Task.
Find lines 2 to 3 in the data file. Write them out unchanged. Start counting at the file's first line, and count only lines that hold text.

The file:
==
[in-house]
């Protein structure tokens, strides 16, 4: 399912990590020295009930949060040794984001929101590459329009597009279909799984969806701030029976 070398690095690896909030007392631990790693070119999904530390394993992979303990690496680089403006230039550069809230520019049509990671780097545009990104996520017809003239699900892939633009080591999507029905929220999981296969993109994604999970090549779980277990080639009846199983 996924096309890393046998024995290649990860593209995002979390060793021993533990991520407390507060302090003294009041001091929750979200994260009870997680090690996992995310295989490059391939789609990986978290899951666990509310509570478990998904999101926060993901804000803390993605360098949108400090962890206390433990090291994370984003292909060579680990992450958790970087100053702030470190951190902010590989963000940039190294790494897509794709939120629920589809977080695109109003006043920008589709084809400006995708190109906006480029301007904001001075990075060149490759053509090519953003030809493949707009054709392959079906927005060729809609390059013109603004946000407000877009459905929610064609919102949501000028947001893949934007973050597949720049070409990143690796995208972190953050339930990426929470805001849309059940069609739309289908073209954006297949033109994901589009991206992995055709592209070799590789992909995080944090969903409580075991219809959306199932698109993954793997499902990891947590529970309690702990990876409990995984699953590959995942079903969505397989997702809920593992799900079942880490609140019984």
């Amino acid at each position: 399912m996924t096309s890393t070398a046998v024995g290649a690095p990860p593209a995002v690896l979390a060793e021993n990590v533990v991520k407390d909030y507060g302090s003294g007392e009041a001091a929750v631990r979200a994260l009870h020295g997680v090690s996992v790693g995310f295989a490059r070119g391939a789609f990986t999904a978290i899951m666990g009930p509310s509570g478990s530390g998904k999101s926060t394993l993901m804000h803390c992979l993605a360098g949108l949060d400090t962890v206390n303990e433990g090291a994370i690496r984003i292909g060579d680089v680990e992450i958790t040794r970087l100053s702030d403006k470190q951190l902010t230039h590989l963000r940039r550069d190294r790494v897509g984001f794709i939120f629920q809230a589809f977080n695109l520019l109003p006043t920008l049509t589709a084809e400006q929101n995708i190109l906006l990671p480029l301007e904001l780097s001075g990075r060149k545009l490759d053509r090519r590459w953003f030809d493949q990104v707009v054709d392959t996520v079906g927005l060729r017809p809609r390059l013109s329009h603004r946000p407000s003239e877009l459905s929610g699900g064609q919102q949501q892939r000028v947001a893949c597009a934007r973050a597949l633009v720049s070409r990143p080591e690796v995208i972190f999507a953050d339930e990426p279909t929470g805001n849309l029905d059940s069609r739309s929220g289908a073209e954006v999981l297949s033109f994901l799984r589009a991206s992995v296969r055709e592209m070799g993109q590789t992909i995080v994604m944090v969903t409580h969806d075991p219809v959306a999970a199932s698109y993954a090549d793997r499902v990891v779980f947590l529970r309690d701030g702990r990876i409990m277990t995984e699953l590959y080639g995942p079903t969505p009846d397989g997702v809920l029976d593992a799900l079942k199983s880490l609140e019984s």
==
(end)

């Protein structure tokens, strides 16, 4: 399912990590020295009930949060040794984001929101590459329009597009279909799984969806701030029976 070398690095690896909030007392631990790693070119999904530390394993992979303990690496680089403006230039550069809230520019049509990671780097545009990104996520017809003239699900892939633009080591999507029905929220999981296969993109994604999970090549779980277990080639009846199983 996924096309890393046998024995290649990860593209995002979390060793021993533990991520407390507060302090003294009041001091929750979200994260009870997680090690996992995310295989490059391939789609990986978290899951666990509310509570478990998904999101926060993901804000803390993605360098949108400090962890206390433990090291994370984003292909060579680990992450958790970087100053702030470190951190902010590989963000940039190294790494897509794709939120629920589809977080695109109003006043920008589709084809400006995708190109906006480029301007904001001075990075060149490759053509090519953003030809493949707009054709392959079906927005060729809609390059013109603004946000407000877009459905929610064609919102949501000028947001893949934007973050597949720049070409990143690796995208972190953050339930990426929470805001849309059940069609739309289908073209954006297949033109994901589009991206992995055709592209070799590789992909995080944090969903409580075991219809959306199932698109993954793997499902990891947590529970309690702990990876409990995984699953590959995942079903969505397989997702809920593992799900079942880490609140019984």
């Amino acid at each position: 399912m996924t096309s890393t070398a046998v024995g290649a690095p990860p593209a995002v690896l979390a060793e021993n990590v533990v991520k407390d909030y507060g302090s003294g007392e009041a001091a929750v631990r979200a994260l009870h020295g997680v090690s996992v790693g995310f295989a490059r070119g391939a789609f990986t999904a978290i899951m666990g009930p509310s509570g478990s530390g998904k999101s926060t394993l993901m804000h803390c992979l993605a360098g949108l949060d400090t962890v206390n303990e433990g090291a994370i690496r984003i292909g060579d680089v680990e992450i958790t040794r970087l100053s702030d403006k470190q951190l902010t230039h590989l963000r940039r550069d190294r790494v897509g984001f794709i939120f629920q809230a589809f977080n695109l520019l109003p006043t920008l049509t589709a084809e400006q929101n995708i190109l906006l990671p480029l301007e904001l780097s001075g990075r060149k545009l490759d053509r090519r590459w953003f030809d493949q990104v707009v054709d392959t996520v079906g927005l060729r017809p809609r390059l013109s329009h603004r946000p407000s003239e877009l459905s929610g699900g064609q919102q949501q892939r000028v947001a893949c597009a934007r973050a597949l633009v720049s070409r990143p080591e690796v995208i972190f999507a953050d339930e990426p279909t929470g805001n849309l029905d059940s069609r739309s929220g289908a073209e954006v999981l297949s033109f994901l799984r589009a991206s992995v296969r055709e592209m070799g993109q590789t992909i995080v994604m944090v969903t409580h969806d075991p219809v959306a999970a199932s698109y993954a090549d793997r499902v990891v779980f947590l529970r309690d701030g702990r990876i409990m277990t995984e699953l590959y080639g995942p079903t969505p009846d397989g997702v809920l029976d593992a799900l079942k199983s880490l609140e019984s």